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Sophie Partridge reviews 'Am I Not Monstrous?' - episode 2 of the BBC One murder mystery drama Ripper Street, which features a fictionalised account of Joseph Merrick 'The Elephant Man'

My initial reaction to the previous week’s trailer for Ripper Street, featuring Joseph Merrick “aka the Elephant Man” as the tv blurb puts it, was “Oh No!  Here we go...! However by the end of that episode, I was impressed.   

I don’t do Crime Dramas and/or Nordic Jumpers generally but I do succumb to historical settings and costumes! 

Also in Ripper Street, Captain Jackson is not exactly un-attractive.  He’s a strong visual pull and at the end of the scale and of equal strength, are the freakshow characters in this episode.  Their scene is lit by fire in the dark night and we all wanna watch.  In that vein `disability issues’ were illuminated but I wondered how willingly the `average’ viewer would discover them...

The plot: `A young woman is found murdered at the London Hospital and the only clue to her identity is an unusual deformity. The hunt for her killer takes Reid .. into the shadowy netherworld .. where they must seek the help of Joseph Merrick’.  Entitled  The story starts with a shot of a pickled foetus in a jar.  

Paralleling the BBC’s Silent Witness, the writer’s must think the audience hard-core enough, to handle such images and visible impairment.  As one reviewer put it, “something a bit different for the palate”. We have been warned!  And the audience are rewarded for their valour in watching; the disabled characters are revealed to be warm, compassionate humans, worthy of the viewers investment.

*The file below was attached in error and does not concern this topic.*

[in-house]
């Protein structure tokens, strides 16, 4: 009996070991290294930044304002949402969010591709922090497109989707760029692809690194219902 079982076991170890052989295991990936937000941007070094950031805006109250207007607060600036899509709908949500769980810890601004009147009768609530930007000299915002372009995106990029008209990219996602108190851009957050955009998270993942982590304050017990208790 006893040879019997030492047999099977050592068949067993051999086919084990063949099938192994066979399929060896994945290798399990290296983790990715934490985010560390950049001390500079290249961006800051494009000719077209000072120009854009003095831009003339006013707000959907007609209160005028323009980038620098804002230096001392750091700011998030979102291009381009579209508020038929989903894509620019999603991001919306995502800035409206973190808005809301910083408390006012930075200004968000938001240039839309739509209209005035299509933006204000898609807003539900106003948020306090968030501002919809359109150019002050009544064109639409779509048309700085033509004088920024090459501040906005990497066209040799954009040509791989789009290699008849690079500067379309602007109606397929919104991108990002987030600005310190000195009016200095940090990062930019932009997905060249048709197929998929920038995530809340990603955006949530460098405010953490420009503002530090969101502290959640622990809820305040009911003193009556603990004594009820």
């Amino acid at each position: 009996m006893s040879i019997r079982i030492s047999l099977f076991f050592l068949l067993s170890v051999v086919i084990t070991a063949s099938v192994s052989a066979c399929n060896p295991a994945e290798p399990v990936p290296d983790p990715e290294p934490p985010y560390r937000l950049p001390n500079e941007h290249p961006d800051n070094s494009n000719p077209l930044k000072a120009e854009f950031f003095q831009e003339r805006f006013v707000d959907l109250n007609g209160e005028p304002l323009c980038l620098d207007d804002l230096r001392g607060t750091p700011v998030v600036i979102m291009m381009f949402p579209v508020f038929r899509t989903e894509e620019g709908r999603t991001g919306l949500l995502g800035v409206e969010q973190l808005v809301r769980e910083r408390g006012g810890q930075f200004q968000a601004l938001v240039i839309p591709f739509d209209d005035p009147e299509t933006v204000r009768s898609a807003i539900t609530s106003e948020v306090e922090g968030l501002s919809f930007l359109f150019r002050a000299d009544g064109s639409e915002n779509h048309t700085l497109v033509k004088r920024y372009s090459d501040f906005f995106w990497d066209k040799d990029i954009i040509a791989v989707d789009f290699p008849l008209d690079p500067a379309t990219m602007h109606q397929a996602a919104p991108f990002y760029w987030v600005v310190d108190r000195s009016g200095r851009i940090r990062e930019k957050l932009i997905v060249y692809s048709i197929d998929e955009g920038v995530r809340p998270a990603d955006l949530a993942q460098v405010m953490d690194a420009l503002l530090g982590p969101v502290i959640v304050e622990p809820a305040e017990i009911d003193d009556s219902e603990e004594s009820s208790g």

Even the Good Doctor has a dodgy ear and the beautiful murdered young woman, a tail.  “Her Greatest Gift of All, She felt no shame for who she was.” At the sideshow, the troop enact a scene from The Tempest with a Bearded Lady as Prospero and John, a young man with Huntington’s Chorea, being literally scorched: “John’s gift – impervious to pain but not suffering.” 

Eugenics is at the heart of this episode and when one of Inspector Reid’s team asks the Good Detective “What of.. the deformed?”  He simply replies “They are to be breeded out...”  His reply, believably so, is met with silence. Our brave Mr. M however, will not be silenced and risks his life to reveal he’s witnessed a crime. As a viewer we are guided to receive Mr. M. With kindness and respect.  

Just as in Silent Witness where the Good Cops are always morally superior, rising above the gore on the autopsy table and not even the `least bit phased by having a disabled colleague(!), so Inspector Reid, touches Joseph’s `deformed’ hand compassionately and without flinching; the 'non-afflicted’ viewer is therefore, encouraged to do the same and identify with the upright (literally, when compared to Merrick) Inspector rather than the Victorian rabble who mock him.  

So viewers are preparing to switch off happily at 10pm, knowing they too are on that higher plane with Reid and can `understand’ disability! They would never throw stones. Perhaps not but like the rookie detective who falls asleep whilst guarding Mr. M and closes his own eyes to the impending murder – having previously chastised the rabble to “look to their own sins” – would they too fail to see the crime?  

Joseph’s bed-side bell to summon help, has been moved by his assailant. Evidence is there for those who wish to see it.  “What will they say?”  The Bad Cop taunts before he murders our hero.  “The Elephant Man lay down to rest...” and with that, he suffocates Merrick. 

Yet the good doctor, Joseph’s friend, upon arrival at the scene, remarks exactly that and our trusted Inspector Reid, like the viewing public, silently doffs his cap and looks away...

The next episode of Ripper Street is on BBC One on Monday 25th November at 9pm

Click on this link to visit the 'Ripper Street' page on the BBC's website